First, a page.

Blackledge spoke of how Paterno always stressed the importance of teamwork. He told a story about how he couldn't get along with his freshman roommate, offensive lineman Dick Maginnis, because the two were polar opposites.
Blackledge thought, "I want to quit and go home. I can't live with this guy."
Paterno convinced the two of them to try and figure out their problems, and Blackledge and Maginnis later won a national title together. Maginnis died of cancer in 1989 at age 28.
Blackledge's final goodbye to Paterno included these words: "Joe's success and impact didn't end Sunday when he died, and it didn't end [Wednesday] when we said goodbye. It will live on in this place, Penn State, and live on in the minds and hearts of all people here for many years to come."
SUBHD: 1990s: Christian Marrone
The lineman was an unusual choice to represent the decade considering he seldom played and never lettered because of knee injuries. But he represented the notion that Paterno cared deeply about all of his players, from stars to subs.
Marrone had multiple operations on his left knee and said, "I felt sorry for myself. I had lost my purpose in life. I even contemplated leaving Penn State. But Coach would have none of it."
Paterno told him, "You have a greater purpose, Christian, than football, and I'm going to help you achieve it."
Marrone currently serves as the acting assistant secretary of defense for legislative affairs and has enjoyed a distinguished career in Washington D.C. He received congratulatory phone calls from Paterno at various stages of his life and said, "When I finally registered as a republican, he scolded me first for taking too long, and then he finally welcomed me into the party."
Marrone said JoePa's mentoring never stopped and added, "Joseph Vincent Paterno was a great football coach. But his life can never, ever be measured by wins and championships because to do so would be a great injustice."
SUBHD: 2000s: Michael Robinson
He's supposed to be in Hawaii getting ready to play in this weekend's NFL Pro Bowl, but the best player on Paterno's best team in recent years was not about to miss the memorial.
"I actually told the [NFL], 'Don't make me choose, because I'll be right here today,'" said Robinson, who quarterbacked the 2005 team to an 11-1 record and No. 3 national ranking."
Robinson, a prized recruit in high school, said he came to Penn State because of Paterno's honesty.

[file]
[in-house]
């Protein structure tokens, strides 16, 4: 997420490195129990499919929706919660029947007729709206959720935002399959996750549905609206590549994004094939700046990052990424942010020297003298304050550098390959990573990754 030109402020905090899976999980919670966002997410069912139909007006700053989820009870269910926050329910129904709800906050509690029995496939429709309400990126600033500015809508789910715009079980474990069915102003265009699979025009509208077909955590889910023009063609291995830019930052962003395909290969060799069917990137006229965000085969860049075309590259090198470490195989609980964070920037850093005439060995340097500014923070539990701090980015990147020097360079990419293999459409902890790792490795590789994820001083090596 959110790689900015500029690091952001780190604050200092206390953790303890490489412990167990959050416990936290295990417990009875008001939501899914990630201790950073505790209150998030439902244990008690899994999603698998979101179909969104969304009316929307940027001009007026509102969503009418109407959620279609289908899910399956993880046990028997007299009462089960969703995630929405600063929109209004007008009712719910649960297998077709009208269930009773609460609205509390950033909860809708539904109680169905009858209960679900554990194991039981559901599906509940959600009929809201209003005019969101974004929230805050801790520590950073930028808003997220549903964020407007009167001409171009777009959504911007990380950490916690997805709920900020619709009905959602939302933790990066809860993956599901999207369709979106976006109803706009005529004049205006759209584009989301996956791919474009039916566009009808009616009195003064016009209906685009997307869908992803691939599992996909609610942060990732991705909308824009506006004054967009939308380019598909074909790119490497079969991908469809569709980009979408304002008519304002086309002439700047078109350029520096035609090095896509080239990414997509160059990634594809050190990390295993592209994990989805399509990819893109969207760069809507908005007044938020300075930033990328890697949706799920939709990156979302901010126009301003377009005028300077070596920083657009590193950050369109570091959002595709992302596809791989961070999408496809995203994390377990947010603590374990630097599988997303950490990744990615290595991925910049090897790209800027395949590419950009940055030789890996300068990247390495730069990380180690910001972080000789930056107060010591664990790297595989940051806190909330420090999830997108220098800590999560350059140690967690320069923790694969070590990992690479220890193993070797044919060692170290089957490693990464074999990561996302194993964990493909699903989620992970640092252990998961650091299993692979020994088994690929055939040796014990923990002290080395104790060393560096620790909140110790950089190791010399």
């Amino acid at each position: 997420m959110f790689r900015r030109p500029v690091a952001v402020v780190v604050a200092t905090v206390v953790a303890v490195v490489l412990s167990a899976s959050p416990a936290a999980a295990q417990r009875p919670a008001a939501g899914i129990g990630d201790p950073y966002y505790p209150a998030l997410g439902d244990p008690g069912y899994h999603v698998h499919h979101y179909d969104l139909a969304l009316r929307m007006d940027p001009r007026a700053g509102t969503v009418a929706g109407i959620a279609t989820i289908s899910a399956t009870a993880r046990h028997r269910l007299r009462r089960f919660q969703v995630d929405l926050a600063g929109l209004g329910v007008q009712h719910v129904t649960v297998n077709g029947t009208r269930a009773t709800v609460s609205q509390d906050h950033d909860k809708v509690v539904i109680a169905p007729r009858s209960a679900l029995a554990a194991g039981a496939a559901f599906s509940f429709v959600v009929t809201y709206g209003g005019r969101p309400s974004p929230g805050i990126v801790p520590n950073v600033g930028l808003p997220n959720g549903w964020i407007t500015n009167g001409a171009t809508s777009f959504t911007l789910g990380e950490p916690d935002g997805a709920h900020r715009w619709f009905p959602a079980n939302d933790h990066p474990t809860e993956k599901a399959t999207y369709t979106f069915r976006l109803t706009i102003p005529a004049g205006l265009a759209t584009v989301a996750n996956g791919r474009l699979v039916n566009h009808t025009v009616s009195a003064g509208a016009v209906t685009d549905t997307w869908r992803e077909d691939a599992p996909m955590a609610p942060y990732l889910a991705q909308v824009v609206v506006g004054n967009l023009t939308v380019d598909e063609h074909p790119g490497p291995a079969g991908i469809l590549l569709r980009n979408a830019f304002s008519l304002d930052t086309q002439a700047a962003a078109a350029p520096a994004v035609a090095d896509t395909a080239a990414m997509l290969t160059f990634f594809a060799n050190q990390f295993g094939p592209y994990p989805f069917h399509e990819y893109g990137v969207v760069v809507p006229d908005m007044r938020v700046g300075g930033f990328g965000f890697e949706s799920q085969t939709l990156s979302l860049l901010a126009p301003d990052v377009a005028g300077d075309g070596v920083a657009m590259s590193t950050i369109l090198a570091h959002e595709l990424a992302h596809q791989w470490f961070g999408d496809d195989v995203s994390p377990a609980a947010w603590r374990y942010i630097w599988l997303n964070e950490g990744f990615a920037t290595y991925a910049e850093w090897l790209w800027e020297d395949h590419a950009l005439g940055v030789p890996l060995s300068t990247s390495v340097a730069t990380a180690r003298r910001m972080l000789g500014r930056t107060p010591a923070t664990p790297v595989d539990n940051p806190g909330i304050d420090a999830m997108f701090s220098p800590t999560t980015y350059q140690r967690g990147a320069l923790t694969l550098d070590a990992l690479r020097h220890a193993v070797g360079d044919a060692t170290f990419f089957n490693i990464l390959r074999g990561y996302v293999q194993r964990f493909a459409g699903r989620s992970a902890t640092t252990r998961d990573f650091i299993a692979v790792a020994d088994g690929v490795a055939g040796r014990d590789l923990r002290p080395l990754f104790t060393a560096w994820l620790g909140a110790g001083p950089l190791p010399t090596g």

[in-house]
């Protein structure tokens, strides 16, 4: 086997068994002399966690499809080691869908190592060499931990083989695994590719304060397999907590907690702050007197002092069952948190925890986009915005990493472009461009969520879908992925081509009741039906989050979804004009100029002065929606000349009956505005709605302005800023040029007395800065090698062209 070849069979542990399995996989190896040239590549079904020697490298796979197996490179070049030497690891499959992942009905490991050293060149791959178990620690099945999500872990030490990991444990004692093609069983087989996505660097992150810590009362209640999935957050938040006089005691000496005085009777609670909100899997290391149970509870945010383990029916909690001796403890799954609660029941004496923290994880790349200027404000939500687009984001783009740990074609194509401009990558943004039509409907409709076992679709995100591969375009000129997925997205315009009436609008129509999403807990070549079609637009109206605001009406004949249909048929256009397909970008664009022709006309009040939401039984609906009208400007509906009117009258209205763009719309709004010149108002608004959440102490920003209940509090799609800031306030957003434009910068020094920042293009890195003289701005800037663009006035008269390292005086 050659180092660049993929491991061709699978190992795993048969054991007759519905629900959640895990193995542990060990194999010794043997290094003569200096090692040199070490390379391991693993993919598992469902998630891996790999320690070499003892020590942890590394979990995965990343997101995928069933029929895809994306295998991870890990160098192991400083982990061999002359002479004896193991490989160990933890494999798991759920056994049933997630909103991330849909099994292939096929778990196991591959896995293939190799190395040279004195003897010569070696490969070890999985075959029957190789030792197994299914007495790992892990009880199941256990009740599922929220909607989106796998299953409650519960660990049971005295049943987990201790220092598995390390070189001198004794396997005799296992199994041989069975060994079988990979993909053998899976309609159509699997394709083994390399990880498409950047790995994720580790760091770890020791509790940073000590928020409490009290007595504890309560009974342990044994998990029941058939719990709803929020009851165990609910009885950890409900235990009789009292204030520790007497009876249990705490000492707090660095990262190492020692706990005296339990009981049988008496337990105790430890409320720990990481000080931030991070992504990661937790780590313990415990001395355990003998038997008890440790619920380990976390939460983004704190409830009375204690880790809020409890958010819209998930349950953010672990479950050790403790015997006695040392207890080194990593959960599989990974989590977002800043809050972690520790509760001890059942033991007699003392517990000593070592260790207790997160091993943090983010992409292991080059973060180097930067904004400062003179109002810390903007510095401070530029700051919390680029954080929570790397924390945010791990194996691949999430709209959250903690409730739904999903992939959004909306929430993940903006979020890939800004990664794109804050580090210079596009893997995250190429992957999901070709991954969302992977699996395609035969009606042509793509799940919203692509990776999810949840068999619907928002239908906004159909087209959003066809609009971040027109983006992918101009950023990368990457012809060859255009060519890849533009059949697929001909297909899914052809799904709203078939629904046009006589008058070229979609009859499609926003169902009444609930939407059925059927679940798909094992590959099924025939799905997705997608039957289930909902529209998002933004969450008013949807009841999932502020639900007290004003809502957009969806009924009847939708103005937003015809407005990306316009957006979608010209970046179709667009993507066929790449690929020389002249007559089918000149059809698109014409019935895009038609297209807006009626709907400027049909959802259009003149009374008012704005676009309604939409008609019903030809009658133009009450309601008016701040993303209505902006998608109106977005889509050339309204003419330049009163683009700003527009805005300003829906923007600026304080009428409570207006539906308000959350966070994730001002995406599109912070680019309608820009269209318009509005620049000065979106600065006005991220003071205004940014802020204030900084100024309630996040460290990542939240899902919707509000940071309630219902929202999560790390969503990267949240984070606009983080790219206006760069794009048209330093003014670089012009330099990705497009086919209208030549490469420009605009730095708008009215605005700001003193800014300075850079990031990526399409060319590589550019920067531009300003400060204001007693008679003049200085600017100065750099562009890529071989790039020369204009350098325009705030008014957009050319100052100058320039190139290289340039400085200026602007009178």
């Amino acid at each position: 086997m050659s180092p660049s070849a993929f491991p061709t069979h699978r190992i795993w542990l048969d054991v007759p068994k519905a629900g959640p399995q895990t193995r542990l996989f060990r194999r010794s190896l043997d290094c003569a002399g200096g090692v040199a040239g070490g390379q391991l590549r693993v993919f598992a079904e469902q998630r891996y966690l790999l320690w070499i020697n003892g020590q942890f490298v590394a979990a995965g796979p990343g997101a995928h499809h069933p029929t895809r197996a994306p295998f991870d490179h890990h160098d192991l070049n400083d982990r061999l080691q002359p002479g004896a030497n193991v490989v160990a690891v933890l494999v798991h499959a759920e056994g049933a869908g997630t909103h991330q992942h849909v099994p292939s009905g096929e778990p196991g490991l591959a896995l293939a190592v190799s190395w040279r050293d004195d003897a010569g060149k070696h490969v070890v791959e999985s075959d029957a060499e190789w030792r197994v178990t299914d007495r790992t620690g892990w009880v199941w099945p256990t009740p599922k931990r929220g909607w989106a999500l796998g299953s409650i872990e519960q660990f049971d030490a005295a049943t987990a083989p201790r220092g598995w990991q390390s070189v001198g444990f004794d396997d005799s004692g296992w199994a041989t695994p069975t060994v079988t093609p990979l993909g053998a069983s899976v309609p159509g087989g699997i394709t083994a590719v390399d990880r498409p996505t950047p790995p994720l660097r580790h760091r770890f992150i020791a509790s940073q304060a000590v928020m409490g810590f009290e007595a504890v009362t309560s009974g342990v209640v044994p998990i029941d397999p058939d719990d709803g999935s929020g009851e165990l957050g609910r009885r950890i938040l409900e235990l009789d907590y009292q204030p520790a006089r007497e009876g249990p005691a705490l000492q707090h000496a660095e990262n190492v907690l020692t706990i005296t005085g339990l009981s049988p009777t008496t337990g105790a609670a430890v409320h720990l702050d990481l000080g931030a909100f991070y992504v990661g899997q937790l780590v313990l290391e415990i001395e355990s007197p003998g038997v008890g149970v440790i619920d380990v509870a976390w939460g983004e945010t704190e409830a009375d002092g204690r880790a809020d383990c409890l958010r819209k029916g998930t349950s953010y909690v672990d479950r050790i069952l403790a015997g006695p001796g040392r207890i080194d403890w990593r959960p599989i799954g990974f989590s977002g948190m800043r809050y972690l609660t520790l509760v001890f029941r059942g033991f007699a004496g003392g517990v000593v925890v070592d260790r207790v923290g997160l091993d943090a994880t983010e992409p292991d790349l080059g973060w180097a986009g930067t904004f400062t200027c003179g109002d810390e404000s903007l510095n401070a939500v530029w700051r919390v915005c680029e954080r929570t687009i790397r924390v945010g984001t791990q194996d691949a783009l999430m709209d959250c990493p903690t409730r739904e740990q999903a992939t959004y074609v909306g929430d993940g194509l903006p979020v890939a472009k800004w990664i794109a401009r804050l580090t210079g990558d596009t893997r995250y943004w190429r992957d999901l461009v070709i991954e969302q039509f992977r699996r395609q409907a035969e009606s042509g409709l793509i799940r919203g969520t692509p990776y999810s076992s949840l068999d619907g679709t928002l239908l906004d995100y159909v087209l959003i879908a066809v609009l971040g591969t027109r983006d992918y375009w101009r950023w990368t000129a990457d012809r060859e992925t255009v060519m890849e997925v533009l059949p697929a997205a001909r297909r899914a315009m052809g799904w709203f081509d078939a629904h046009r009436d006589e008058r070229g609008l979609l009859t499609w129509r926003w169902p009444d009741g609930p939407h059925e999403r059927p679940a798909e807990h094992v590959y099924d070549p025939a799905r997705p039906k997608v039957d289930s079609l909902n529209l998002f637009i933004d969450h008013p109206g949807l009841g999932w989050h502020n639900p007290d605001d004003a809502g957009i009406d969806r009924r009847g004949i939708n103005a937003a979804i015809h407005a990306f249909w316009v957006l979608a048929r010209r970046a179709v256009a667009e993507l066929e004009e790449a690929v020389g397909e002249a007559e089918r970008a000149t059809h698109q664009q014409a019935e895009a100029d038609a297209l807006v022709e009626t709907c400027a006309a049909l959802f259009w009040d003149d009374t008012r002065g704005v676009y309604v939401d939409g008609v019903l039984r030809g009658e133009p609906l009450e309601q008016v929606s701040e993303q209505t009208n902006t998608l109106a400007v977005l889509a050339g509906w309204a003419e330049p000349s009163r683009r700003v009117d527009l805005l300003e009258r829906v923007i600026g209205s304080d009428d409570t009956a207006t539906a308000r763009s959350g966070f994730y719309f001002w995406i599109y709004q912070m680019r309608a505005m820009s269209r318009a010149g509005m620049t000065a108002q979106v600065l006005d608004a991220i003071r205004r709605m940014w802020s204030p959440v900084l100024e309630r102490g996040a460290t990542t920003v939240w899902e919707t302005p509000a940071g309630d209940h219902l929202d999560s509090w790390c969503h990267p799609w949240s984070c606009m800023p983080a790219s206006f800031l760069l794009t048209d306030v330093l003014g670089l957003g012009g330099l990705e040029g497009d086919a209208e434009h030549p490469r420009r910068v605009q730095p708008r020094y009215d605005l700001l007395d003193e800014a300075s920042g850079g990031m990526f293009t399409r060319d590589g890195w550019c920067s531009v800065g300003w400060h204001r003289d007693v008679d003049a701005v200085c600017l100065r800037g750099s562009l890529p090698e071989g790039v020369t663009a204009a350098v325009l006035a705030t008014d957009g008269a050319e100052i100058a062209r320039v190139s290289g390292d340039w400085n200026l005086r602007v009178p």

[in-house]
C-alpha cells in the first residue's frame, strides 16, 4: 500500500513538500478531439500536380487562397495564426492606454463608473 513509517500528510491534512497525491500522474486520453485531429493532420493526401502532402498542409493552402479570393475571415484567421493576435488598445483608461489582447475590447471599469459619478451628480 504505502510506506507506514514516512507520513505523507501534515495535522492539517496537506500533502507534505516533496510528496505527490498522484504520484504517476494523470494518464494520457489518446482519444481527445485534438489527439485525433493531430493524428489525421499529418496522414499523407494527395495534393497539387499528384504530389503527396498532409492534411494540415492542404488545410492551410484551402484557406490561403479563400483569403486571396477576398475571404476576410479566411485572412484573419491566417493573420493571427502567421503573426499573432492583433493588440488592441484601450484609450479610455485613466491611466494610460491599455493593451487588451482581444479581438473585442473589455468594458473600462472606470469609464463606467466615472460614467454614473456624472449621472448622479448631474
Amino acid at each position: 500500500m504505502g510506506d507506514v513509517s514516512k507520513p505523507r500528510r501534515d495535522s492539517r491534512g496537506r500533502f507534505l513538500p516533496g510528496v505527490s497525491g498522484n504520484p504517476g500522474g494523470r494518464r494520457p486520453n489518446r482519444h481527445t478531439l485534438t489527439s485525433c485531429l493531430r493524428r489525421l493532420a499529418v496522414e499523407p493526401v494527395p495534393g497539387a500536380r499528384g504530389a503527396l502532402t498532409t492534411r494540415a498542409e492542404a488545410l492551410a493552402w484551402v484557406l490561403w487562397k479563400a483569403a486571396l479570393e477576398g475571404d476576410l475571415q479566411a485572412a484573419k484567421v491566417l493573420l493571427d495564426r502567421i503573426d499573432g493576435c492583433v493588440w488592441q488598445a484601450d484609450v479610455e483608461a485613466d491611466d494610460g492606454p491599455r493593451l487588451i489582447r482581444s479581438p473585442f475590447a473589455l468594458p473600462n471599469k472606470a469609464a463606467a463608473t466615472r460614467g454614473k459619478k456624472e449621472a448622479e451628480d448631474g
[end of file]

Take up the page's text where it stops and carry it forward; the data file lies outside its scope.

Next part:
"When I met Joe, something was different about him," Robinson said. "He didn't lie to me. ... He didn't offer me any money. He didn't promise me any cars, as some other schools did."
He also didn't promise Robinson that he would start at quarterback, so the talented player spent the first three years of his career rotating positions.
Paterno once told Robinson he believed he could be a Pro Bowl running back or fullback, and Robinson said that's something else JoePa didn't lie about to him.
"The memory that's going to be etched in my brain for years was holding that Orange Bowl trophy standing up next to Joe," Robinson said.
SUBHD: 2010s: Michael Mauti
The linebacker took the stage with no notes to represent this decade and the current team, and he captivated the crowd with funny and poignant stories.
His father, Rich, had played for Paterno, so when the coach came to recruit him, Michael said he thought, "This guy, he's in his 80s. Does he still have it?"
Mauti had convinced himself going into the meeting he was not going to commit to any school yet, but Paterno -- known as a great closer in recruiting -- sold him on Penn State.
"He looks right at me and says, in his voice, 'What do you think kid? What's it going to be?'"
Mauti responded, "I said, 'I'm here.'"
Mauti also told a funny story about getting kicked out of practice one day after getting into a fight with a teammate. He said Paterno told him, "Hey, your dad used to act like he was tough, too, trying to fight people all the time."
Mauti said it's now the job of the current lettermen to uphold Paterno's tradition of success with honor. He closed his speech with a statement expressing his gratitude to everyone in attendance.
"Thanks for being here today to support the coach we all love," he said.